How can fine hand weaving, made on simple backstrap looms by Myanmar women artisans, make its way out of an economically poor, hard-to-navigate country to new markets? Yoyamay, based in Myanmar, has made it its mission to assist the Chin weavers in preserving and developing the Chin textile tradition and find new markets.
The Chin Weavers and Their Artisanry
There are about 200 weavers scattered across the southern Chin State in Myanmar (aka Burma.) Most of these weavers are women who weave at home or gather together with other weavers to work. As is typical with rural women, they are responsible for many household duties of cooking, raising a family, and, during harvest season, farming.
Traditionally, Chin textiles are woven with cotton or silk, and dyed naturally using indigo and other vegetal dyes. The weaving is created on backstrap looms using patterns and motifs which reflect the Chin culture and the environment.
Also within tradition is for young girls to learn weaving from their mothers, weaving their traditional cloth for their dowry and to keep as a family heirloom. These traditional textiles are worn for special occasions. Nowadays, most weaving is done by older women, but younger women are again learning to weave and Yoyamay is supporting young weavers to improve their weaving techniques.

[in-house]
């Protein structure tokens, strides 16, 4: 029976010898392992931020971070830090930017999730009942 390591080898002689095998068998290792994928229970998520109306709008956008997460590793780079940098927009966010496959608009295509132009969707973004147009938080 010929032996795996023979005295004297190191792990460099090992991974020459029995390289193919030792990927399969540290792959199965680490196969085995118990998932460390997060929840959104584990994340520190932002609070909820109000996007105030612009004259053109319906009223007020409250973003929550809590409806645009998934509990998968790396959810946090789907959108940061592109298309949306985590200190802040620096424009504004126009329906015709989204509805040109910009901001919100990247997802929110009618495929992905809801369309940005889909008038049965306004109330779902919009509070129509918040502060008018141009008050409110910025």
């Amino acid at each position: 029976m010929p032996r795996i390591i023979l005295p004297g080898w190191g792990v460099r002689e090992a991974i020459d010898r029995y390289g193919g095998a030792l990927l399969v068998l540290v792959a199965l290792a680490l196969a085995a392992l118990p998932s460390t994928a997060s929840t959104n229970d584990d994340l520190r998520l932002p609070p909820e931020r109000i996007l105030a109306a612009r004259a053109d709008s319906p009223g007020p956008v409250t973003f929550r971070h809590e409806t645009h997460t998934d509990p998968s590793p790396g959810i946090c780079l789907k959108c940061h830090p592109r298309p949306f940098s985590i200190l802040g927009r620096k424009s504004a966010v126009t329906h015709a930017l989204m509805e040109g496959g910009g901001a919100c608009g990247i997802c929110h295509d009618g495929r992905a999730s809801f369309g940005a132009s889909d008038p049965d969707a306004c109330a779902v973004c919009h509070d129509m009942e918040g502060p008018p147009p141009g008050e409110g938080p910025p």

To weave a typical table runner, such as this one in the ClothRoads store, a weaver has to commit to three hours a day for seven to ten days. The technique is called one-faced supplementary weft patterning, an extension of brocade as explained in my blog here. One-faced means that the pattern is created only on the front side of the cloth, the supplementary pattern weft floating across threads to create these intricate patterns.
Supporting the Weavers
At least ten years ago, U Kyin Lam Mang (aka Pa Mang) noticed the old traditional weavings of Myanmar were disappearing so he started collecting them. During the course of collecting, he and his wife Daw Khun Shwe (aka Nu Shwe) met many weavers, mostly women, whose livelihood depended on weaving textiles. So, they started buying every textile that the weavers made, even if they weren’t topnotch. They opened an ethnographic textile gallery, Yoyamay, to sell the older pieces as well as current ones, and started to work with the weavers to develop new weavings.
They learned how difficult it is to get product out of Myanmar, almost impossible for an individual artisan, so they began representing the weavers collectively. Now their daughter Cing Chan Sang (aka Julie) oversees production of bags and cushion covers, such as these in our store, with the guidance of designers as well as ensuring quality control. Julie has many ideas for sustaining the work of the artisans and developing more product lines. Beyond these which we carry in the ClothRoads store, we are looking forward to this next generation of weaving.
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Special thanks to Kristine Jones, the marketing and brand consultant who assists Yoyamay and the artisans, as well as Pa Mang for the use of his images and information.